3. Laugh when you can. Watch as many funny movies as Mum and Dad will allow. Even if this feels impossible right now, the whole ‘fake it until you make it’ philosophy really works with laughter. It’s a contagious feeling which means that fake laughs can often turn into real laughs in a short period of time. Laughter will also help with that continual stress headache you have. You’ll really benefit from the dopamine, oxytocin and endorphins that laughter produces. It’ll counteract the excessive amounts of cortisol running through your system and that’s a very good thing.
  4. You feel like you have no voice because in some places you really don’t at the moment. Look for avenues for self expression that are available to you — journalling, art, singing, dancing — and try not to shut down completely. That goes for both your words and your emotions. Crying is a normal way to respond to being bullied. Feeling angry is normal. Confusion is normal. What’s happening to you IS unjust. It’s wise to not give them more fodder to hurt you with so even as you shut down parts of yourself to get through this, find ways to express your emotions and process your thoughts in private, safe spaces.
  5. It feels like you’re all alone right now. It feels embarrassing to be the one they’re targeting. But trust me, you’re not alone. Thousands of kids are going through something similar right now, somewhere in the world. You belong to a community of survivors. You just don’t know it yet.
  6. The pain they’re inflicting on you is not about anything you did wrong, it doesn’t reflect some innate ‘un-likeability’ in you. This is about them. It’s about pain they’re experiencing that they’re aren’t yet equipped to process. When you remember this, it will help you access compassion and the whole thing will feel a lot less personal. That will be helpful.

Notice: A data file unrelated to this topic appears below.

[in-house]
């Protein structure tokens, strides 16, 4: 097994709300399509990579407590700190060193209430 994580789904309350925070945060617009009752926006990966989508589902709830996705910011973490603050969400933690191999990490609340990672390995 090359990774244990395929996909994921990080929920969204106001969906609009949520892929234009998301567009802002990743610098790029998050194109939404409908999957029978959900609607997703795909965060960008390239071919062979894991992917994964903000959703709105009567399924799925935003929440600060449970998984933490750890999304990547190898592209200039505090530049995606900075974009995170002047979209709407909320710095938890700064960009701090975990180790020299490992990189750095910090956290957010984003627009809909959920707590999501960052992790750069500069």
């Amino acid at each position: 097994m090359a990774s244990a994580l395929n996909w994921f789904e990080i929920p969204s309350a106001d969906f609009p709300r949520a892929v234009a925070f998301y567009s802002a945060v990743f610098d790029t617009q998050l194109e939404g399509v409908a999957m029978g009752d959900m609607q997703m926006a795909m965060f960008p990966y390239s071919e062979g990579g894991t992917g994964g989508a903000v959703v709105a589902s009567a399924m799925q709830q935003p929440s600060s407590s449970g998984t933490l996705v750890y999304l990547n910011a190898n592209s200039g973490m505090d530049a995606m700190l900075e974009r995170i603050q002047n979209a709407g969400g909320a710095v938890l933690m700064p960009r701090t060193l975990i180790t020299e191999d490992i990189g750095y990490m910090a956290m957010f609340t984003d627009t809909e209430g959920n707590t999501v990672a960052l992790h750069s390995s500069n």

7. When you’re an adult you’ll confront one of the girls about their behaviour and they’ll defend their actions with, ‘But I was just a kid, I didn’t want them to turn on me.’ Later in life you’ll learn about the concept of ‘acts of omission’ and ‘bystander behaviour’. You’ll know that these acts are just as harmful as the act of commission; that standing by and allowing harm to occur is just as harmful — and sometimes feels more harmful — than the overt act of aggression. (You’ll remember this lesson your whole life and will always step up to defend people against bullies. I really love that about you.) For now, just know that the friends who aren’t sticking up for you are teaching you something about themselves. They’re teaching you that they’re cowardly people. This won’t change as they age. When this is all over, find new friends. Braver friends.
  8. You can ask for help. You don’t have to go through this alone (even if it feels like that most of the time). Start with one person and stay on the lookout for allies. People see what’s happening but aren’t sure what to do about it. Tell them what you need and keep mentioning it until someone takes action.
  9. Find a safe and powerful place within you. This exists within all humans. When you’re surrounded by threatening behaviour, connect to that safe and powerful part of you, even as other parts of you are struggling. This habit will help you throughout your life. It will help you make good decisions when life gets tough.
  10. Resilience is a skill we learn through experience. Everyday that you get out of bed, put on that uniform, and walk to school, even though you know what’s coming, you’re building resilience. Eventually you’ll become one of the most resilient people you know and the choices you’re making right now to keep facing up to hard things is a huge part of that.

Keep going. I’m so proud of you.

Life is long. Hold on. Better things are coming.

With all the love in my heart,

Your older self x